What can I give my dog for pain?

Pet Care & Safety
sad dachshund on blue couch

If your dog is in pain, he needs your help. Oftentimes, we don’t know what is wrong or where it hurts exactly; we only know he’s limping or whimpering or not acting like himself. If your dog is displaying symptoms that he might be painful, the very best thing to do is make a vet appointment to get a thorough exam. Depending on what’s happening and his medical history, he may go home with any number of treatments.

Here’s a rundown of the most common medications and supplements your vet may recommend. You should not try to procure the medications yourself.

Note: Never give pets human pain medication. Dogs have thinner stomach linings than we do which makes them prone to ulcers and bleeding, even from a tiny dose of human medication.


If your pooch is suffering from pain that is a result of inflammation, swelling, stiffness, or joint pain, your vet may prescribe a Non-Steroidal Anti-Inflammatory Drug (NSAID). These are typically used for a set period of time, and it’s recommended that your dog take NSAIDs with food. Some commonly prescribed veterinary NSAIDs include:

  • Deramaxx/Deracoxib

  • Rimadyl/Carprofen

  • Metacam/Meloxicam

  • Previcox/Firocoxib

Note: NSAIDs are not good for dogs with heart, liver, stomach, or kidney issues. This is why it’s important that your vet has your dog’s complete medical history and possibly does a blood panel before prescribing a medication.

Talk with your vet about potential side effects, including:

  • Loss of appetite

  • Vomiting

  • Diarrhea

  • Lethargy or weakness

  • Ulcers

  • GI bleeding


Due to their potent nature, steroids are usually only prescribed for emergency or acute conditions, such as allergic reactions. They significantly reduce pain and inflammation, but the side effects are substantial. You should make sure your vet takes a full blood panel before prescribing steroids. Here in our house of dogs, we tend to get prescribed steroids when one of the pooches has gotten themselves into a cycle of non-stop itching and has infected scratches. It’s the one thing that stops the itching cycle dead in its tracks. Some commonly prescribed doggie steroids are:

  • Prednisone

  • Prednisolone

  • Dexamethasone

  • Fludrocortisone

  • Methylprednisolone

Again, make sure you talk with your vet about side effects. Use steroids only if the condition is severe, and only for a short of time. Watch out for:

  • Weight loss

  • Fur loss

  • Excessive thirst

  • Thinning of the skin (shows up as unusual cuts or scrapes, which can also indicate the steroids have caused Cushing’s Disease)

  • Ulcers

  • Weakening of the bones

  • Thyroid suppression


This is a very serious class of drugs. They are controlled substances and are not prescribed unless absolutely necessary. Because these drugs are similar or identical to the human versions, many vets will examine your pet thoroughly, and may also look at your medical and prescription history before dispensing these medications to avoid abuse of them.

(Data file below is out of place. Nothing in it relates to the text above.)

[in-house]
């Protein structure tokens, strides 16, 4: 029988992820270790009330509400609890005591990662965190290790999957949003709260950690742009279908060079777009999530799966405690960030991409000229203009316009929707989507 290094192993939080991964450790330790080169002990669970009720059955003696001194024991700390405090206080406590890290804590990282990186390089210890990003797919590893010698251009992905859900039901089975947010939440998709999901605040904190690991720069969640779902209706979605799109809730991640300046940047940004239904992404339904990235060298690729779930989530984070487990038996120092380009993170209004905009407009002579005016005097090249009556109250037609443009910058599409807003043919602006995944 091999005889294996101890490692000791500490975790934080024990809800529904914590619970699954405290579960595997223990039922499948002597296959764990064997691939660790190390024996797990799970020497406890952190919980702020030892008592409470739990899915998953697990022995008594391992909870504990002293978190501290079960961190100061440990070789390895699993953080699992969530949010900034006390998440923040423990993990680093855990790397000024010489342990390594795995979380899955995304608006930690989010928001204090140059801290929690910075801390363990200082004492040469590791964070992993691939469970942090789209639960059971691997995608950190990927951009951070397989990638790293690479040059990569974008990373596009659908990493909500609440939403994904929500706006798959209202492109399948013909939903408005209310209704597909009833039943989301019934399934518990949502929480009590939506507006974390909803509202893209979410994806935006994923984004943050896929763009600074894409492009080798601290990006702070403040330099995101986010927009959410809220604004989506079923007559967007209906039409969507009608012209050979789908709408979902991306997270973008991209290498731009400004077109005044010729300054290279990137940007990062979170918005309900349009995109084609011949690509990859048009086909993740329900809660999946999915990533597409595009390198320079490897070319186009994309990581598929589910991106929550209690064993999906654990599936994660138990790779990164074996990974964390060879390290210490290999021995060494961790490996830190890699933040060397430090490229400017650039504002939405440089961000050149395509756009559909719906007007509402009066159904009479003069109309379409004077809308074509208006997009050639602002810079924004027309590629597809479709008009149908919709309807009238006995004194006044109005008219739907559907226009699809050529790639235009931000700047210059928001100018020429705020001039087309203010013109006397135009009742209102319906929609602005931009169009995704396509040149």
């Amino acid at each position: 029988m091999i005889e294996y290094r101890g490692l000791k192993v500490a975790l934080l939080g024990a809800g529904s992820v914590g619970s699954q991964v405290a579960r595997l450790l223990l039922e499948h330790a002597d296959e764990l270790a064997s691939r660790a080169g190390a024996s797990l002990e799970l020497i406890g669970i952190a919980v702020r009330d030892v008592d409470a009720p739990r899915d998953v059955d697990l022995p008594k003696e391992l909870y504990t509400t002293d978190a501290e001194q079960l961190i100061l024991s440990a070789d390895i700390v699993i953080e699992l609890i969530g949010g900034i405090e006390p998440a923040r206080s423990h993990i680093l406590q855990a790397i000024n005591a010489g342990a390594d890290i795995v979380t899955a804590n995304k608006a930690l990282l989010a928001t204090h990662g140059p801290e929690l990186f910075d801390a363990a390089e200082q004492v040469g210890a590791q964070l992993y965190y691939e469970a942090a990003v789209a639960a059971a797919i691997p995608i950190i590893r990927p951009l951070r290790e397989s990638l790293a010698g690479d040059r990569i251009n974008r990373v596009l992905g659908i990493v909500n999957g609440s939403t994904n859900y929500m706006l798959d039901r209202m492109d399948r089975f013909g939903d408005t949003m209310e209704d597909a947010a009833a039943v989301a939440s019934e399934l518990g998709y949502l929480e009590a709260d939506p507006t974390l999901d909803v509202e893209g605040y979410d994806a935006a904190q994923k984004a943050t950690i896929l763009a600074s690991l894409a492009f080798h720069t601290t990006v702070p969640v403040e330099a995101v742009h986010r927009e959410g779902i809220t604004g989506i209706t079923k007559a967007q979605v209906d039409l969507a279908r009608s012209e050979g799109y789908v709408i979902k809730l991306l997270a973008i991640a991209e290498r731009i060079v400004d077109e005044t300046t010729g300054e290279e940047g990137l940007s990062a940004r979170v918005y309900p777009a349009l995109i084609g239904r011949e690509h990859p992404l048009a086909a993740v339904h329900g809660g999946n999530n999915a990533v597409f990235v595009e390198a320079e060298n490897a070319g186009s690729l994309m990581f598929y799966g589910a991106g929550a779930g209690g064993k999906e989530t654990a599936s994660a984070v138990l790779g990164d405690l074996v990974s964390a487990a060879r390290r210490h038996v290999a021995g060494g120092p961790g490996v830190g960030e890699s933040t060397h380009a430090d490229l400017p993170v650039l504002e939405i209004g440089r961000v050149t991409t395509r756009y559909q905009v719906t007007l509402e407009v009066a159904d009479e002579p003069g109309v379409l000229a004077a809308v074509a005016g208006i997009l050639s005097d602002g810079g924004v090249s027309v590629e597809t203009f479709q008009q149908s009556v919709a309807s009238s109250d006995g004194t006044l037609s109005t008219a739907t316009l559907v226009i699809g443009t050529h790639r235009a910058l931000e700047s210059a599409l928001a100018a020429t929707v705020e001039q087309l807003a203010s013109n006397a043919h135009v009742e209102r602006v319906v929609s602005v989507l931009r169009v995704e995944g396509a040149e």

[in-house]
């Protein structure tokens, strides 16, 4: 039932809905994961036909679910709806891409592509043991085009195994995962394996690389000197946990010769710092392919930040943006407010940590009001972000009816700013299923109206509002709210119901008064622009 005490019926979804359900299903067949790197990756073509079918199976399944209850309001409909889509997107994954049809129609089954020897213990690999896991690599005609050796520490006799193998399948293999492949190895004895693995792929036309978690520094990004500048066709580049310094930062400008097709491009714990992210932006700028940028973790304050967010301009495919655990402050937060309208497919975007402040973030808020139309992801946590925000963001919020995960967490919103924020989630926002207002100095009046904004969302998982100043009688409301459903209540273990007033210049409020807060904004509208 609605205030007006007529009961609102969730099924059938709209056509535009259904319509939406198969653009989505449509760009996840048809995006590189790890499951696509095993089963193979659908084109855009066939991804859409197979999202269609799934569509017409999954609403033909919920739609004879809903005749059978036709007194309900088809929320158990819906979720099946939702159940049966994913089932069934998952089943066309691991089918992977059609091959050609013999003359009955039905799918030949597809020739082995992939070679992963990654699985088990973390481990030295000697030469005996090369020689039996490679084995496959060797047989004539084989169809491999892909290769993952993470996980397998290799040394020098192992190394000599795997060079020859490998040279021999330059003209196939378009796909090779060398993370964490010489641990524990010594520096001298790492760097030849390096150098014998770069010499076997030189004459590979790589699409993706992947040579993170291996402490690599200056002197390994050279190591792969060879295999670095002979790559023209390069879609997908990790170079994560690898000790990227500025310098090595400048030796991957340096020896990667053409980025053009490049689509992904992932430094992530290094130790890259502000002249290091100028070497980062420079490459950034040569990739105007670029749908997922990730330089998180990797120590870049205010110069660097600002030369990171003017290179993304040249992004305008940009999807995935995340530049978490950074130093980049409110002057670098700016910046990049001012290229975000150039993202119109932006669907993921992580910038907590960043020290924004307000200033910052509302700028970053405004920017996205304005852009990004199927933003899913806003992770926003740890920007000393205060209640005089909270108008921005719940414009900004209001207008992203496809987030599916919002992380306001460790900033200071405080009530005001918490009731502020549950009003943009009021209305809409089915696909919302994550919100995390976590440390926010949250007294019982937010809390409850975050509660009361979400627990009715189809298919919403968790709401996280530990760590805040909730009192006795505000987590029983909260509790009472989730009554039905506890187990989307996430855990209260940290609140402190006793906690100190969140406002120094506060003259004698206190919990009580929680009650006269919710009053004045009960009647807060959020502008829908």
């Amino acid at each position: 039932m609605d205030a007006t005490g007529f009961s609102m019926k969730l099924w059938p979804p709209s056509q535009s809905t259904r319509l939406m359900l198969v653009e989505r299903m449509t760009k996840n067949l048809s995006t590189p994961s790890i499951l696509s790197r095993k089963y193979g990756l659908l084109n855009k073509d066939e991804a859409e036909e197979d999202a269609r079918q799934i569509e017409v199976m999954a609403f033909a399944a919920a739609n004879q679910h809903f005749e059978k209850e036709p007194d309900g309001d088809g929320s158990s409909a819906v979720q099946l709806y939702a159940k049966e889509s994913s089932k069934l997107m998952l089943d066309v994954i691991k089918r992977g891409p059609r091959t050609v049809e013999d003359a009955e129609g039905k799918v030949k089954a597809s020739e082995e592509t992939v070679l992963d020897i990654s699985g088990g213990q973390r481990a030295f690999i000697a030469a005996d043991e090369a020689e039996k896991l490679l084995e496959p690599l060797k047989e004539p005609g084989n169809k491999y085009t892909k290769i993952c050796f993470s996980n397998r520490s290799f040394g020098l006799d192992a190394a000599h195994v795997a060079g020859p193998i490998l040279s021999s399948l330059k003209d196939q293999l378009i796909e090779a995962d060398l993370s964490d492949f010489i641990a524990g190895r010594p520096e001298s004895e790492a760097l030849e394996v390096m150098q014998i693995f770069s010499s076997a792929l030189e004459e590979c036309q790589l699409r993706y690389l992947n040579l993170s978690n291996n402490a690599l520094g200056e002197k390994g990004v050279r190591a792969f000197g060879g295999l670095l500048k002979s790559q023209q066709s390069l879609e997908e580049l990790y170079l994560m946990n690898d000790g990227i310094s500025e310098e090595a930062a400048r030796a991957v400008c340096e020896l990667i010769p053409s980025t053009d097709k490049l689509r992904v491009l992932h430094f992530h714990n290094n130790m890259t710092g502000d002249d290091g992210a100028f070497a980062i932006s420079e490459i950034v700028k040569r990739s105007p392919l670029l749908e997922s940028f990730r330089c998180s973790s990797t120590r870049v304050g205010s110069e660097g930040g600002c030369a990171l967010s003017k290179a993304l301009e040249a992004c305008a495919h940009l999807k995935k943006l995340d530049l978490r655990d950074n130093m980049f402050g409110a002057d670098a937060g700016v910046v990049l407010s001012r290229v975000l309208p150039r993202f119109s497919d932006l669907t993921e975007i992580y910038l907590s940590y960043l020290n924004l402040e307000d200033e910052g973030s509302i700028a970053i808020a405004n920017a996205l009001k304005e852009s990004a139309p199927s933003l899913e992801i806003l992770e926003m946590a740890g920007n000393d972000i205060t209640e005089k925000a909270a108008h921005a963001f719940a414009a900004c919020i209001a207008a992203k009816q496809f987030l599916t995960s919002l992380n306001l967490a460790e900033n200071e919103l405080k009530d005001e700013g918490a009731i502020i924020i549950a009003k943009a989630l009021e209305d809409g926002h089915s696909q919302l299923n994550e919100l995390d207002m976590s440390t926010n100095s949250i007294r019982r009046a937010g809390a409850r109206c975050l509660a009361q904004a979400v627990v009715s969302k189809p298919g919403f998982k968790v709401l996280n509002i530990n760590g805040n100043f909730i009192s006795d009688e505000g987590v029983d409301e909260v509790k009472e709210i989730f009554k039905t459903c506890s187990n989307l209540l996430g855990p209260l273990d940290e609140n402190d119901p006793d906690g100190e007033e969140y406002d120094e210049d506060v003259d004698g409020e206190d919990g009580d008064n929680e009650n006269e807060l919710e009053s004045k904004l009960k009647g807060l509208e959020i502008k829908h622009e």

Although there are many options, the most commonly prescribed opiates for pets are Tramadol for serious pain (such as after surgery) or chronic pain (like that in aging dogs) and Hydrocodone (commonly used to control coughing). Our dogs have been on both, but only in severe circumstances and I usually halve the dose the vet prescribes. Side effects may include:

  • Trouble breathing

  • Heavy sedation/listlessness

  • Constipation

  • Mood changes

  • Restlessness

  • Confusion

  • Excessive drooling

Other Prescriptions

  • Amantadine was developed as an anti-viral medication but works well as a pain reliever by blocking certain neural transmitters. It is prescribed to treat arthritis, disc disease, and cancer in dogs.

  • Gabapentin treats nerve pain and is often prescribed as a mild sedative for seizure management in addition to being used for pain relief.

  • Galliprant is newer; it’s a first-in-class drug that relieves osteoarthritis pain in pooches. Our oldest dog (19 years old!) just started it and we’ve already seen relief.

Prescription drugs are not the only tools for pain management. There are many holistic treatments available.

Supplements and Herbs

  • Omega-3 fatty acids: although the research is light, there are plenty of cases of dogs with arthritis or joint pain who have benefitted from taking omega-3s. Definitely worth looking into.

  • Glucosamine: this anti-inflammatory has few to no side effects, which means it is ideal for long-term use. It’s great for dogs with chronic joint pain and it can even eliminate the need for NSAIDs!

  • CBD oil

If you’re interested in herbs, check out this site for more information.

Holistic treatments

There are tons of holistic treatments available to your dog for managing pain. These are drug and supplement free, but shouldn’t be treated any less seriously. All of these treatments should be administered by a trained and licensed professional. If your dog isn’t responding to medication, or you don’t want to go that route, try some of these options:

  • Acupuncture

  • Cold laser treatments

  • Massage

  • Aromatherapy

  • Swimming/hydrotherapy


Just like all of us, dogs are what they eat. Our collective knowledge in the area of dog food and feeding is getting larger and more sophisticated. We are beginning to understand run-of-the-mill kibble isn’t the best way to feed our pets and may even be contributing to some of this pain and chronic disease. What to feed your dog on a daily basis is a whole different story, but for now, here are some great pain-fighting foods you can consider as treats or add-ins:

  • Sweet potatoes

  • Turmeric

  • Ginger

  • Alfalfa

  • Papaya

  • Blueberries

  • Celery

  • Coconut oil